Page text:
Secondly, I look for the common connections in everyone’s work in an effort to string the group together like Christmas lights.  One of Irving Yalom’s curative factors in his seminal work on Group Psychotherapy was universality.  There are commonalities in the intrapersonal construction of mental health practitioners as well as related elements to how they are impacted by their work in psychotherapy.  I push relentlessly to foster mutuality in the room.  Competition is fine, but cooperation and equanimity is a healthier and safer road for a group to traverse.  I will not create a pecking order for the therapists in my supervision group.  Competition may be good to motivate them in the construction of their practices.  However, if not attended to, it can be highly divisive force hindering an open and caring group process. Competition appears to be more automatic and a lack of cooperation inhibits the development of a safe container. 

Thirdly, I attempt to model and facilitate a significant level of empathy.  This tone is an effort to insure the development of the maximum level of empathy in the room.  Failure of empathy creates negative space between participants.  Safety emanating from empathic identification allows supervisees to discuss difficult practice issues such as: client contracts, special deals with clients, money struggles, collection problems, extending credit, sliding scales, missed sessions, etc.  It will also create the environment in which their fear of success or failure, their capacity to create a thriving practice, their uncertainties with connecting with a co-therapist, exposing their craft, and the particular work that is most frightening for each supervisee to expose.  For example, Erotic countertransference, insensitivity, greed, sadism, and the vast array of negative reactions to clients are all facets of what must find their way into the supervisory group process.  This will help to produce a successful and effectual psychotherapist.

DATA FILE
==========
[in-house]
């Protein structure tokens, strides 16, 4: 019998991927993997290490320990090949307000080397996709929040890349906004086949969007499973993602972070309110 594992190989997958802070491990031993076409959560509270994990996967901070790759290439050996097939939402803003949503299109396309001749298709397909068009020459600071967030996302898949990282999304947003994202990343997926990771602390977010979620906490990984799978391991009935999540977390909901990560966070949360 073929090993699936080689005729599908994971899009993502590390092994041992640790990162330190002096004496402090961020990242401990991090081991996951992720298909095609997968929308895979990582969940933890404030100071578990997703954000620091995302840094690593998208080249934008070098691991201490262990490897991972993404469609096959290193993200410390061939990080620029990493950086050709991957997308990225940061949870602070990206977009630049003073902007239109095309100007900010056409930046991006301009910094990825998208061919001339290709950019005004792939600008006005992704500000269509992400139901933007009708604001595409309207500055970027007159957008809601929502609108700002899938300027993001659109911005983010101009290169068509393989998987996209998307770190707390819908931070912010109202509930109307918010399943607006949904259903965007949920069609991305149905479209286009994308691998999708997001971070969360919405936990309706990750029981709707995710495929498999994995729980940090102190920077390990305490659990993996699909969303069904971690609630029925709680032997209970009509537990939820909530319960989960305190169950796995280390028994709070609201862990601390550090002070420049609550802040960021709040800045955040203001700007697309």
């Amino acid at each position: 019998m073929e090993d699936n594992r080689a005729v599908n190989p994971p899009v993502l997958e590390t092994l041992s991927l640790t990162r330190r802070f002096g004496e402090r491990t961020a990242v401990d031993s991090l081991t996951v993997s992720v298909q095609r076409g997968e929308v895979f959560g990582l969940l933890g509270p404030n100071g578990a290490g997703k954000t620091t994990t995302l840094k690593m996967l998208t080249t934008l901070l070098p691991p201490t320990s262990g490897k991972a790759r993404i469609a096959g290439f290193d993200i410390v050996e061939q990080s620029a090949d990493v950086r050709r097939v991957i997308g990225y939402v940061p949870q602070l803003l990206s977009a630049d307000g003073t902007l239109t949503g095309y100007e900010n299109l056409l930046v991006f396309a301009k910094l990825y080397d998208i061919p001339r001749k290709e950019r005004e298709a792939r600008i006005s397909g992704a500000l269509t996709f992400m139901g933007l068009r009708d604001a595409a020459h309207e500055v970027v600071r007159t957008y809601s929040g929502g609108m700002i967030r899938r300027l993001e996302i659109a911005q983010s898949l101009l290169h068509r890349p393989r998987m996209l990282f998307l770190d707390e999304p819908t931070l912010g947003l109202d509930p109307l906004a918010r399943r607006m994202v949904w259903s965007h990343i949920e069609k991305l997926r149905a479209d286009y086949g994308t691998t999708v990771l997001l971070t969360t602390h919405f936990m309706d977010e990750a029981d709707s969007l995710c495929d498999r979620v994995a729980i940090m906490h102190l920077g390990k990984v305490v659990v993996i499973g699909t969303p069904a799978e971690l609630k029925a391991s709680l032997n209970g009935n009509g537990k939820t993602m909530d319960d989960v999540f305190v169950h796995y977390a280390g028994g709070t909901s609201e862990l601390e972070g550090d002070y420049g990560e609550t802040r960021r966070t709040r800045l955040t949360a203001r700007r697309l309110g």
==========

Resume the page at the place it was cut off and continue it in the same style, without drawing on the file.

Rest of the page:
Two other ingredients are also a part of my initial list/thoughts on this question of forming the safe container.  I expect presence of all the members of the supervision group.  What is presence?  Bugental described it as the composition of two elements.  The first is inter-subjectivity, which is the capacity to tune into oneself and understand what you are experiencing in that moment.  The second element is the capacity for emotional expression.  These two factors bring each and every member into the process.  With all present and accounted for, the group is whole and functioning on all cylinders.  This has the potential to make it safe for all.  There is no one hanging back with judgments and contempt for another member.  The presence of all makes it safe for all.

Ok, last ingredient and then I am going to leave it to my respondents to weigh in about the missing pieces from my ingredient list.  I also require authenticity, an extension of presence.  With everyone present and interacting, genuine engagement becomes the crux and heart of the group process.  With this core in the group culture trust and honesty will be formed and sustained.  

So, let me go back to my primary question for writing this case practice issue.  What makes a safe container to further the professional and personal development of the person of the therapist?  I know that there are many supervisors out there providing critical training for “young” therapists. Are the ingredients of the supervision group different that a therapy group?  What do you agree with or disagree with in my list?  What would you add to my list of key components?  What are the necessary and sufficient conditions for creating the ideal environment to stimulate and nurture the growth of our supervisees? 

I am excited by this question and look forward to the responses of my colleagues on this question Share the craft!